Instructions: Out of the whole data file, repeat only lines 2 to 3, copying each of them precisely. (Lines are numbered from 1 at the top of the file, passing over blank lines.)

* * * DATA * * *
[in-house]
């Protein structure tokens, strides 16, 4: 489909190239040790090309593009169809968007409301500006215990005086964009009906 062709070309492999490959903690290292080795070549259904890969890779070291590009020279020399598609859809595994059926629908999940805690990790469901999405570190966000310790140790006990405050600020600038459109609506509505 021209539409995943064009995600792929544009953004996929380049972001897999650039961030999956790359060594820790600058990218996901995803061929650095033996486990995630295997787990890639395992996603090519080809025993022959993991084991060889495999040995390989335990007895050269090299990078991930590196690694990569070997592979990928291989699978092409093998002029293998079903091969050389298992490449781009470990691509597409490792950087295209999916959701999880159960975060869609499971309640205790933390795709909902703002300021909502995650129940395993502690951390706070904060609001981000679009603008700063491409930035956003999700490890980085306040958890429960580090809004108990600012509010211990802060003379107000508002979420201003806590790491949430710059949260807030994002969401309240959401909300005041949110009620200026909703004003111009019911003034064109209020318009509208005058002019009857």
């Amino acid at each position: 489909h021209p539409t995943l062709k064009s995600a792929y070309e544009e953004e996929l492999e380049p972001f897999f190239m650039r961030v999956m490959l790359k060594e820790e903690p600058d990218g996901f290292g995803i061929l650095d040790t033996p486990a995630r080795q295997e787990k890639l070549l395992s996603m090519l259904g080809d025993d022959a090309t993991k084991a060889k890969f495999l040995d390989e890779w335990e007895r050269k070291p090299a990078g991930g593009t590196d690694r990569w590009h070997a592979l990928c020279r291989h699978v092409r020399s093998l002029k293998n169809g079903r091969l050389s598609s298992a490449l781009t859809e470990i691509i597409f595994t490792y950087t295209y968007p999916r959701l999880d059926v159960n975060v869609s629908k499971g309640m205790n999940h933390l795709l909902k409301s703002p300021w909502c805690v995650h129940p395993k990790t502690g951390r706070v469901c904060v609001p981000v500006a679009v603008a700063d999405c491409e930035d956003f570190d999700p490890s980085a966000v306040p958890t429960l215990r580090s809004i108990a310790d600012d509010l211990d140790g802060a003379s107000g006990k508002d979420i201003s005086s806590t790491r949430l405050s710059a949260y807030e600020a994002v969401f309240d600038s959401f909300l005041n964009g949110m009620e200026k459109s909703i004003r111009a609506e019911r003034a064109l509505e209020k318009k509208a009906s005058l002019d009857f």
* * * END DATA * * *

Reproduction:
């Protein structure tokens, strides 16, 4: 489909190239040790090309593009169809968007409301500006215990005086964009009906 062709070309492999490959903690290292080795070549259904890969890779070291590009020279020399598609859809595994059926629908999940805690990790469901999405570190966000310790140790006990405050600020600038459109609506509505 021209539409995943064009995600792929544009953004996929380049972001897999650039961030999956790359060594820790600058990218996901995803061929650095033996486990995630295997787990890639395992996603090519080809025993022959993991084991060889495999040995390989335990007895050269090299990078991930590196690694990569070997592979990928291989699978092409093998002029293998079903091969050389298992490449781009470990691509597409490792950087295209999916959701999880159960975060869609499971309640205790933390795709909902703002300021909502995650129940395993502690951390706070904060609001981000679009603008700063491409930035956003999700490890980085306040958890429960580090809004108990600012509010211990802060003379107000508002979420201003806590790491949430710059949260807030994002969401309240959401909300005041949110009620200026909703004003111009019911003034064109209020318009509208005058002019009857």
């Amino acid at each position: 489909h021209p539409t995943l062709k064009s995600a792929y070309e544009e953004e996929l492999e380049p972001f897999f190239m650039r961030v999956m490959l790359k060594e820790e903690p600058d990218g996901f290292g995803i061929l650095d040790t033996p486990a995630r080795q295997e787990k890639l070549l395992s996603m090519l259904g080809d025993d022959a090309t993991k084991a060889k890969f495999l040995d390989e890779w335990e007895r050269k070291p090299a990078g991930g593009t590196d690694r990569w590009h070997a592979l990928c020279r291989h699978v092409r020399s093998l002029k293998n169809g079903r091969l050389s598609s298992a490449l781009t859809e470990i691509i597409f595994t490792y950087t295209y968007p999916r959701l999880d059926v159960n975060v869609s629908k499971g309640m205790n999940h933390l795709l909902k409301s703002p300021w909502c805690v995650h129940p395993k990790t502690g951390r706070v469901c904060v609001p981000v500006a679009v603008a700063d999405c491409e930035d956003f570190d999700p490890s980085a966000v306040p958890t429960l215990r580090s809004i108990a310790d600012d509010l211990d140790g802060a003379s107000g006990k508002d979420i201003s005086s806590t790491r949430l405050s710059a949260y807030e600020a994002v969401f309240d600038s959401f909300l005041n964009g949110m009620e200026k459109s909703i004003r111009a609506e019911r003034a064109l509505e209020k318009k509208a009906s005058l002019d009857f």